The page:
Protest Poster: New Entries Take On The Murky Waters of Today’s Hot Button Issues

New entries in our Protest Poster 2 Competition set a powerful tone 

There are a myriad of issues to be tackled today. Protest Posters take on these issues one by one, and with new entries coming in for our Protest Poster 2 competition, it seems that a lot of ground is being covered. A recent submission by Jordanian Design Firm Wesam Mazhar Haddad entitled “Rusted Tears” (ABOVE, LEFT) explores how water is wasted every day. Often, faucets are left open and rainwater is left undrained. The image suggests that if we waste too much water, we will only be left with our tears. The poster was requested by The Museum of Cultural Heritage for their “Water Crisis” exhibition in 2015.
“Bon Appetit,” (ABOVE, RIGHT) on the other hand, speaks for the creatures who live in our natural sources of water. The poster by Design Firm Scott Laserow Posters reads, “2/3 of the world’s fish suffer from plastic ingestion.” Here we see a dramatic black and white image of a fish whose body is made up of plastic bags and other plastic rubbish. The effect is quite moving and describes how humans effect ecosystems with unnecessary littering.

    

IF Studio also took on a H2O-related issue. With “Anti Hydraulic Fracking Poster” (ABOVE, LEFT), we see a powerful image directing the eye to text that explains hydraulic fracking. IF Studio explained the design as, “An old-fashioned water gun pointed down with a drill [that] suggests naïve child’s play with potentially dangerous tools. The word “Water War” that sits at the base of the drill labels not only highlights the local conflicts that fracking creates, but also the potential wars that could occur when endangering the national fresh drinking water supply.”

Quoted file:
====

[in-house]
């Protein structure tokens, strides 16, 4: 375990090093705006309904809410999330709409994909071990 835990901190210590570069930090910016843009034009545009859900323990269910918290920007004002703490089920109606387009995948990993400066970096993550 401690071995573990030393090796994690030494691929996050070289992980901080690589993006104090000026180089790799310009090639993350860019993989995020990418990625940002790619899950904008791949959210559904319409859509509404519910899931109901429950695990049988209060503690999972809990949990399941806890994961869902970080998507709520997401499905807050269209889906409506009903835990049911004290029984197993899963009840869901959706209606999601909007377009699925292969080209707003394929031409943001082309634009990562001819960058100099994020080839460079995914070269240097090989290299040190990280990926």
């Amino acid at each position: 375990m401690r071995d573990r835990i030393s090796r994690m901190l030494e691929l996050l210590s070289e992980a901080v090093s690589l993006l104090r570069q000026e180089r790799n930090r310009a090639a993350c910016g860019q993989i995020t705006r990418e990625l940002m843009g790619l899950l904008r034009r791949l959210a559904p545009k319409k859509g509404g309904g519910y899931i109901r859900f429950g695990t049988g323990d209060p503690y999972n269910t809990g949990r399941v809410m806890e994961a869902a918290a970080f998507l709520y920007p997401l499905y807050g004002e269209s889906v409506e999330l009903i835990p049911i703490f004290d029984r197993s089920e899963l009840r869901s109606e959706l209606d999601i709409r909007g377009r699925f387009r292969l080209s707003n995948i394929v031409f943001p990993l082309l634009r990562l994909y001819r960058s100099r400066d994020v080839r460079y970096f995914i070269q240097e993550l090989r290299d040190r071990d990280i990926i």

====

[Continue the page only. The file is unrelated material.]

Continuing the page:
Lastly, in a recent submission by Turkish Design Firm begum gucuk entitled, “terrorism” (ABOVE), a clear cut message is delivered: terrorism destroys the possibility for peace. Furthermore, the hand holding up a peace sign can also reflect those who speak up against injustice and the risks they may take for taking on such a role. These protest posters may also take on that role, but through the lens of emotional art and design, partisanship tends to slip away.
Submissions for Graphis’ Protest Posters 2 Competition run until April 7, 2020. Winners will have the opportunity to see their work published on our website, blog, newsletter, and social media platforms!

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